Tuesday, December 10, 2002
Conviction of Diplomat’s Wife for Enslaving Illegal Alien Affirmed
By KENNETH OFGANG, Staff Writer/Appellate Courts
The Ninth U.S. Circuit Court of Appeals yesterday upheld the conviction and sentence of a Woodland Hills woman imprisoned for illegally bringing Thai women into the country and forcing them to work in slave-like conditions.
Former restaurant owner Supawan Veerapol, 56, was convicted in 1999 of one count of involuntary servitude and three counts of harboring illegal aliens for bringing three Thai women into the country and forcing them to work long hours in her home and restaurant.
Veerapol, the common-law wife of a Thai diplomat, used her contacts to get passports for the three women, evidence showed. She also was convicted of seven counts of mail fraud for running up massive bills on credit cards she opened in the women’s names.
Veerapol was sentenced by Judge Carlos Moreno two years ago to 97 months in prison, and ordered to pay the unpaid credit card bills. She also was ordered to pay more than $71,000 in back wages as part of restitution.
Moreno, then a judge of the U.S. District Court for the Central District of California, has since been appointed to the California Supreme Court.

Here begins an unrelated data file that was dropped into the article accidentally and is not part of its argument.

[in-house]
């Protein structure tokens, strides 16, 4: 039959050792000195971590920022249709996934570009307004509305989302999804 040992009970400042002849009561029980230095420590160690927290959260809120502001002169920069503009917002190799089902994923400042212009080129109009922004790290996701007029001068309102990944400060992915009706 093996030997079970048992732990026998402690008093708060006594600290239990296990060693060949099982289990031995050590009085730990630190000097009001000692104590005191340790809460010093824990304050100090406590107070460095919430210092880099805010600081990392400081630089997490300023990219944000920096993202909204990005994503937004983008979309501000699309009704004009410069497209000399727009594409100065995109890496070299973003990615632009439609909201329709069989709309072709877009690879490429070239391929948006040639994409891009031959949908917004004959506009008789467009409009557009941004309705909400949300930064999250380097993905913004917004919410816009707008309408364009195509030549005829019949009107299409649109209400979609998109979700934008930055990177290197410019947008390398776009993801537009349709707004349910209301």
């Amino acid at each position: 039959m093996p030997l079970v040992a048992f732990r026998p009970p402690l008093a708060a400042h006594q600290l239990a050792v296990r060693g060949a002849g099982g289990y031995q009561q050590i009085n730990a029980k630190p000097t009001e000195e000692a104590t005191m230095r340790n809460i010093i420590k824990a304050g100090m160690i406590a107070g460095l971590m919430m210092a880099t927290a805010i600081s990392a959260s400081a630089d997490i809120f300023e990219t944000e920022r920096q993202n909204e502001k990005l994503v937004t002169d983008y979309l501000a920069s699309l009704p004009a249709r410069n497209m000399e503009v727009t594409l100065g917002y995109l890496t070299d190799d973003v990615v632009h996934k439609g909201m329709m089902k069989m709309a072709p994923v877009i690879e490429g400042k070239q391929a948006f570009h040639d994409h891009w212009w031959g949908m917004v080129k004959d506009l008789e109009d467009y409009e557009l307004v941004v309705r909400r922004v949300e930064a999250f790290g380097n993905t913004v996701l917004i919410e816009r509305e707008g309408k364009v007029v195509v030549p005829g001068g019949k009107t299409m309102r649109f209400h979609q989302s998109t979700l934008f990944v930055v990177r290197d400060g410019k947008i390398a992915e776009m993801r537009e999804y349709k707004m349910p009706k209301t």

Veerapol’s attorney, Cara DeVito of West Hills, argued on appeal that prosecutors failed to prove a violation of the involuntary servitude statute. The term “involuntary servitude” is not defined in the act, but the U.S. Supreme Court ruled in 1988 that prosecutors must show that the victim was “forced to work for the defendant by the use or threat of physical restraint or physical injury, or by the use of coercion through law or the legal process,” and that the threats or coercion “could plausibly have compelled the victim to serve.”
Judge Kim Wardlaw, writing yesterday for the Ninth Circuit, cited evidence that Veerapol brought Nobi Saeieo to this country, refused her “frequent entreaties” for permission to return to Thailand and threatened to kill her if she left, and told her that she would be arrested as an illegal alien if she sought police help in leaving Veerapol’s employ.
That was enough to prove the charge, Wardlaw said, noting that it was up to the jury to determine whether the “plausible compulsion requirement had been met.”
The appellate jurist also agreed with Moreno that a “vulnerable victim” enhancement that added approximately 18 months to the sentence was appropriate, rejecting the argument that a victim’s vulnerability was already an element of the offense.
Wardlaw noted that Saeieo was uneducated, foreign, and unfamiliar with the English language or U.S. laws or customs, factors not necessarily present in other involuntary servitude cases.
During trial, Saeieo testified she was told to serve guests while on one knee and forced to sleep outside Veerapol’s bedroom in case she wanted anything during the night. Prosecutors said Veerapol restricted the women’s access to telephones and mail, and forced the three to work 16-hour days.
The case is United States v. Veerapol, 00-50042.
Copyright 2002, Metropolitan News Company